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Re: Potential "Patch" for AS [Re: dan321] #283210
06/05/19 06:54 PM
06/05/19 06:54 PM
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PainintheAS Offline OP
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Originally Posted by dan321
The Rifaximin sounds interesting because there's a study out (can't imagine 1 study is conclusive but at least it's a start). But once you get into NSD, bone broth, gut dysbiosis, etc. it does start to sound like pseudoscience... I followed NSD religiously for 6 months on the suggestion of many in the Kickas forum but it didn't do anything for me except make me lose tons of weight, look and feel awful, and drive my family crazy with all the food restrictions and iodine-testing, etc.. In fact I felt great when I finally started eating normal food again.

Bone broth is an expensive fad, no? I didn't see the mice in the Rifaximin study having to drink bone broth smile smile

Obviously there must be something to these things or there wouldn't be so many fervent supporters out there but I found the evidence for it to be weak, and obviously what I actually cared about - results - just weren't there for me.


Originally Posted by dan321
Sounds kind of like my experience with NSD. It worked very well for me on my AS and IBD by itself but it suuuucked. Never been so pain free and miserable. Felt like my brain was on auto-pilot.I was just done after a few months. If an antibiotic worked well only in conjunction with lifelong NSD, I would just resort to NSD again.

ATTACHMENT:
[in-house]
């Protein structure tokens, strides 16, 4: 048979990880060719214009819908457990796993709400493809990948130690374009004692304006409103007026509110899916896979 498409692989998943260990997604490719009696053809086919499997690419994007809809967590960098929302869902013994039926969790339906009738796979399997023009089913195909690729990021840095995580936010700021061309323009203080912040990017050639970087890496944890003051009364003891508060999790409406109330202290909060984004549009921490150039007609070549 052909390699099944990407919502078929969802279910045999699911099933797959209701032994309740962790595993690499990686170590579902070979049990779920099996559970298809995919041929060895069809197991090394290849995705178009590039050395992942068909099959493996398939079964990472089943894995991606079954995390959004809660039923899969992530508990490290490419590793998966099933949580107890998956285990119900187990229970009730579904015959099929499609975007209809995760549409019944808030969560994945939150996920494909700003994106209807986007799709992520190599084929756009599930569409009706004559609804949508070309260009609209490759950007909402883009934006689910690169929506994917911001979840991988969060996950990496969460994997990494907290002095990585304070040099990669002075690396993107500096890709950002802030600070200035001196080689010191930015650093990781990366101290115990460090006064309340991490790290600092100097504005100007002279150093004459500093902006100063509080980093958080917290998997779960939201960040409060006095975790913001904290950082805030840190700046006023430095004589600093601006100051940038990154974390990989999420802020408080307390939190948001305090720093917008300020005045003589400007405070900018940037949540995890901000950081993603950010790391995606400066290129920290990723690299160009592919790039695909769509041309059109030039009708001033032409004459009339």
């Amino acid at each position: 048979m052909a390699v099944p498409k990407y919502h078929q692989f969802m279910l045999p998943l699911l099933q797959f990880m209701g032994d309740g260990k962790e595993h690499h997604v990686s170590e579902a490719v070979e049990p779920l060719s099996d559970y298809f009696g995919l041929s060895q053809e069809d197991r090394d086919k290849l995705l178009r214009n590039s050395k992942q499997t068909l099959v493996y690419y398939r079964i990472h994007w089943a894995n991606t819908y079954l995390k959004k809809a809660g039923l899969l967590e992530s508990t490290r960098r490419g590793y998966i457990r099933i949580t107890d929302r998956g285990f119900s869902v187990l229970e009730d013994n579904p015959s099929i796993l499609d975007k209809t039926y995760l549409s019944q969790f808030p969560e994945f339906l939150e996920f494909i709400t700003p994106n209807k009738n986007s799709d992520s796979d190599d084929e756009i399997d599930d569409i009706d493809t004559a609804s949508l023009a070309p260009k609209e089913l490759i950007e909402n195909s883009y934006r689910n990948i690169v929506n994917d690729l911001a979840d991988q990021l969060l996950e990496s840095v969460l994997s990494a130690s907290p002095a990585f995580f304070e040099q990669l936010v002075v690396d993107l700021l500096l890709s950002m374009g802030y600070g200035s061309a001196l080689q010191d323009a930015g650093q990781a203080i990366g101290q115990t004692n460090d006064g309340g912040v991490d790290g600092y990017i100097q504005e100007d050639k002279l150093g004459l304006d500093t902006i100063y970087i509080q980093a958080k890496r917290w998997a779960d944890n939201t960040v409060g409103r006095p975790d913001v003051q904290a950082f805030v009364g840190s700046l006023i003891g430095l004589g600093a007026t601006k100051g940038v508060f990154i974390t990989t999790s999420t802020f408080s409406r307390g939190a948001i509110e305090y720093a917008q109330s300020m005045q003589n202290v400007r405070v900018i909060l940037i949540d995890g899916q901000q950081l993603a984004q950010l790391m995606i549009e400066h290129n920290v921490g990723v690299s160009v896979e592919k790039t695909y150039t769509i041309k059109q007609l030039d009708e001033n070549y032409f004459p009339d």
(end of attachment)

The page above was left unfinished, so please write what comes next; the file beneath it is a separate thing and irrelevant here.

Bone broth doesn't have to be expensive if you make it yourself. I don't have hours of daily access to a kitchen to make NSD work though.


I was very careful in choosing my words, and have provided TONS of studies for every claim I've made. I don't think I am the type to be touting pseudoscience...I just try things, research them, and see if they work. Bone broth is not pseudoscience by any stretch. The intestines are made from collagen and AS is a disease of the body destroying collagen. Bone broth happens to be easy to digest and is a source of collagen. It isn't a "fake supplement" with other fillers in the pill capsules, etc. The bone broth I mentioned is also of the highest quality and cooked with veggies, so as to contain a lot of nutrition. I had a VERY hard time digesting vegetables for a while and this would be a good way to gain both collagen proteins (yes you can get them elsewhere) and minerals from an easy to digest drink. I am not purporting you couldn't do the SAME elsewhere. If you'd like to source collagen and other minerals elsewhere, be my guest.

Yes, it is slightly expensive, but I have wholeheartedly seen that you get out what you put in, in terms of my health. If you don't have time to make bone broth yourself, join their subscription plan and have 1 or 2 of these drinks a day for a while and see how you feel. I am not the type of person to knock something before I try it if it doesn't seem there is any harm in it. I even took Rifaximin to SEE what would happen, which is a drug and has the potential to harm me. I then shared the results with everyone else so that they could share in potential healing benefits. This is science, and this is my body I am trying to save...if I am unwilling to drink bone broth and see how much it helps...how much do I really want to get better?